ARID LANDSCAPE

PORT AUGUSTA is a small city in South Australia. It is mainly located on the east coast of the Spencer Gulf immediately south of the gulf’s head and about 322 km (200 miles) north of Adelaide, the State capital. It has a natural harbour and was founded on 24 May 1852. The average annual rainfall in Port Augusta is 255.7 mm (10.067 inches) and in Adelaide it is 544.9 mm (21.453 inches).

Australia can be a very harsh country for growing plants and flowers and it is often hard to imagine any plants living in some of the hottest parts of this continent. The Australian Arid Lands Botanic Garden highlights that we can be wrong, and that it is possible for plants to grow and prosper in areas of limited rainfall and extreme temperatures. The Botanic Gardens were established in Port Augusta in 1993 to provide a living example of conservation and to promote Australia’s arid zone flora to international visitors and locals alike. The Gardens are spread over 200 hectares and are divided into several regional areas to highlight the flora specific to each area and to demonstrate that there can be beautiful plant life in the areas to the north of Goyder’s line.

Goyder’s Line is an imaginary boundary line across South Australia corresponding to a rainfall boundary believed to indicate the edge of the area suitable for agriculture. North of Goyder’s Line the rainfall is not reliable enough and the land is only suitable for grazing and not cropping. The line traces a distinct change in vegetation. Much of the land immediately north of the line is covered by saltbush.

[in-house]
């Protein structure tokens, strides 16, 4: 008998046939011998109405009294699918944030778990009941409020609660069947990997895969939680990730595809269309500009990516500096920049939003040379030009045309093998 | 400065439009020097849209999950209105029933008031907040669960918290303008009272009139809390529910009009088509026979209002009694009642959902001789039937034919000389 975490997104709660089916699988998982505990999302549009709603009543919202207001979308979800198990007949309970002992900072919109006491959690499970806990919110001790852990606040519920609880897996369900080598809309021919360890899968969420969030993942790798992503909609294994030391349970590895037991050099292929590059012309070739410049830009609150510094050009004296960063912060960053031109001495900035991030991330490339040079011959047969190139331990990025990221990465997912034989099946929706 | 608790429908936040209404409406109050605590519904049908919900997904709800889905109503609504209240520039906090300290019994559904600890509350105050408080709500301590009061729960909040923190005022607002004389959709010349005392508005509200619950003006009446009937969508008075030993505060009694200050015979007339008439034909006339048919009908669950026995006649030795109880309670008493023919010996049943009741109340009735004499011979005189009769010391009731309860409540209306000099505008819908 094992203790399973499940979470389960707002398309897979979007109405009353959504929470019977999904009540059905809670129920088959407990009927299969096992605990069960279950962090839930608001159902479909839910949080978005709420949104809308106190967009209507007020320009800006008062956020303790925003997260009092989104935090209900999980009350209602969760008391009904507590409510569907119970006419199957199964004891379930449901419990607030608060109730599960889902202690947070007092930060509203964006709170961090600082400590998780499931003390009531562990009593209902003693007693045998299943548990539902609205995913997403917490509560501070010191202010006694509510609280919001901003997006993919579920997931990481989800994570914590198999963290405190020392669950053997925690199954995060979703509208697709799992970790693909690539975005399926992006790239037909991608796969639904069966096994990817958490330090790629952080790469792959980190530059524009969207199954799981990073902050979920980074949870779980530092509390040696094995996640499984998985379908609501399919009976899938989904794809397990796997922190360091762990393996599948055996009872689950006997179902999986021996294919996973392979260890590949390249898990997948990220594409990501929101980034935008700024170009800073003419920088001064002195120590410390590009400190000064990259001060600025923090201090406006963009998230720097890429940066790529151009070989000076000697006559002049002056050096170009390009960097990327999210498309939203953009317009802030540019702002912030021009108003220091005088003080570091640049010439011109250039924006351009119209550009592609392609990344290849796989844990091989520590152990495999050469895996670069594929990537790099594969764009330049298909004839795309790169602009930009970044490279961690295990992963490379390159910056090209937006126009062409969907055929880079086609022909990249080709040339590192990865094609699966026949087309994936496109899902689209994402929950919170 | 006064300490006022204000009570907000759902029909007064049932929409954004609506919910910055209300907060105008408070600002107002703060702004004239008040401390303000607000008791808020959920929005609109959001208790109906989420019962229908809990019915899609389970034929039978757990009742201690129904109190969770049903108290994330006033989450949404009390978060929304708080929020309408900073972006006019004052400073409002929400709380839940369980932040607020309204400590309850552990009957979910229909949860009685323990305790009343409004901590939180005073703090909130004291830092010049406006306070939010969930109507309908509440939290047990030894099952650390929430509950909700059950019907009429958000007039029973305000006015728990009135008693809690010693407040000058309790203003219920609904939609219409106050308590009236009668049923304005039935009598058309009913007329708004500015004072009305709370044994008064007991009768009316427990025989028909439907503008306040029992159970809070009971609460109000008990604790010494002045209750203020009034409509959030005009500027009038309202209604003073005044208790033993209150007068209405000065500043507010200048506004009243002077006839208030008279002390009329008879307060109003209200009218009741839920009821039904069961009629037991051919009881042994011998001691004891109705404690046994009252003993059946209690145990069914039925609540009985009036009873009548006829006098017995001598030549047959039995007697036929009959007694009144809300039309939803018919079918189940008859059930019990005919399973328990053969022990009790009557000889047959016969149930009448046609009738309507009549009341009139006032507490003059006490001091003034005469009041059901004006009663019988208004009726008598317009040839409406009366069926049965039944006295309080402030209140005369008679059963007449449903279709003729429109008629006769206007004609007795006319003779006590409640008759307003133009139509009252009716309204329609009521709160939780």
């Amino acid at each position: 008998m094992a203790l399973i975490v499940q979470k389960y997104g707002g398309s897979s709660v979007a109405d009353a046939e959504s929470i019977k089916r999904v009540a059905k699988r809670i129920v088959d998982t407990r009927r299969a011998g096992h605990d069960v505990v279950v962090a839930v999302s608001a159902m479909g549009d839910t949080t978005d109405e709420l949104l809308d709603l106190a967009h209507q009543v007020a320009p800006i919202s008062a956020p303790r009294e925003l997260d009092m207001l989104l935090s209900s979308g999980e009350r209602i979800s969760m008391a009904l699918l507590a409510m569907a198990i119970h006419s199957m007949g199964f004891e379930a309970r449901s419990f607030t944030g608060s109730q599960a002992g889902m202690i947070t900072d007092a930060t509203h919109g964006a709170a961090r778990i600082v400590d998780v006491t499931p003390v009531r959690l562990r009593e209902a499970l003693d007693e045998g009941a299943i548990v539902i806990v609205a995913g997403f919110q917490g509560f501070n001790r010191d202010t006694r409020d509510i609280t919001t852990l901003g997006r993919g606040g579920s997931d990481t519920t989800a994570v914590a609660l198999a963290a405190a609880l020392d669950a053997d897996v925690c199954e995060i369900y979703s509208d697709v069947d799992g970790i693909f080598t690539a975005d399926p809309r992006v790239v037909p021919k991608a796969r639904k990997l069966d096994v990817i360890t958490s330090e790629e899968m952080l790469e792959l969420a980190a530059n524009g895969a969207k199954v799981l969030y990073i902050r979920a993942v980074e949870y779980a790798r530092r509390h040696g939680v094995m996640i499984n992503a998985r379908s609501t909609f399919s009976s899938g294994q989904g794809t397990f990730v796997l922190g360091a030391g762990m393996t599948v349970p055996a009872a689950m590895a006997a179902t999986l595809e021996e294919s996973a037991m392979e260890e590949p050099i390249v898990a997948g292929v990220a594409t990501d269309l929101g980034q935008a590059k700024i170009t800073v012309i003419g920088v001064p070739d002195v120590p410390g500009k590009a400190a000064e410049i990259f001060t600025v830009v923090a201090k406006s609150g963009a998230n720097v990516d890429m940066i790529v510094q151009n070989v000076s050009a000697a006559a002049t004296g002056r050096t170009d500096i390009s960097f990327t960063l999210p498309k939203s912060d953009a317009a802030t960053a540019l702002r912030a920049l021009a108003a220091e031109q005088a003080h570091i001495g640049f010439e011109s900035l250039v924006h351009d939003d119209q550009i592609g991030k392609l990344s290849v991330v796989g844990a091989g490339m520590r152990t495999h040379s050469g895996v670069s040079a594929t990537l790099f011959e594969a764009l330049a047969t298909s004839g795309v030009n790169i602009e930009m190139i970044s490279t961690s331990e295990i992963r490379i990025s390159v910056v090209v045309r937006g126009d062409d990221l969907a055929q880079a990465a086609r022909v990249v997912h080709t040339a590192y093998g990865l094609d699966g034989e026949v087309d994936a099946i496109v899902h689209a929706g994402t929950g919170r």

I walked the Port Augusta Coastal Path from the cabin in the Foreshore Caravan Park to the Arid Gardens. The views of the distant ancient Flinders Ranges were stunning and the lookout is the best place to see the tip of Spencer Gulf and the amazing vivid red sand dunes reflecting in the water below. The path is well-marked and is shared by both walkers and cyclists. The scenery is picturesque.

Exploring the garden was something very special as I experienced the sights, sounds and scents in this waterwise garden. Some of the resident reptiles joined me.

I met my friends at the Café within the gardens where we enjoyed mouth-watering, home-cooked dishes including the famous Banjo patties seasoned with native herbs and spices followed by a quandong treat, of course. Our table overlooked the Eremophila garden. Eremophilas are commonly known by many different names such as Emu Bush, Poverty Bush, Native Fuchsia and Turkey Bush. They are a diverse and fascinating group of Australian plants with over 200 named species in the genus. A variety of plants can be purchased at the Visitor Centre.

 

 

 

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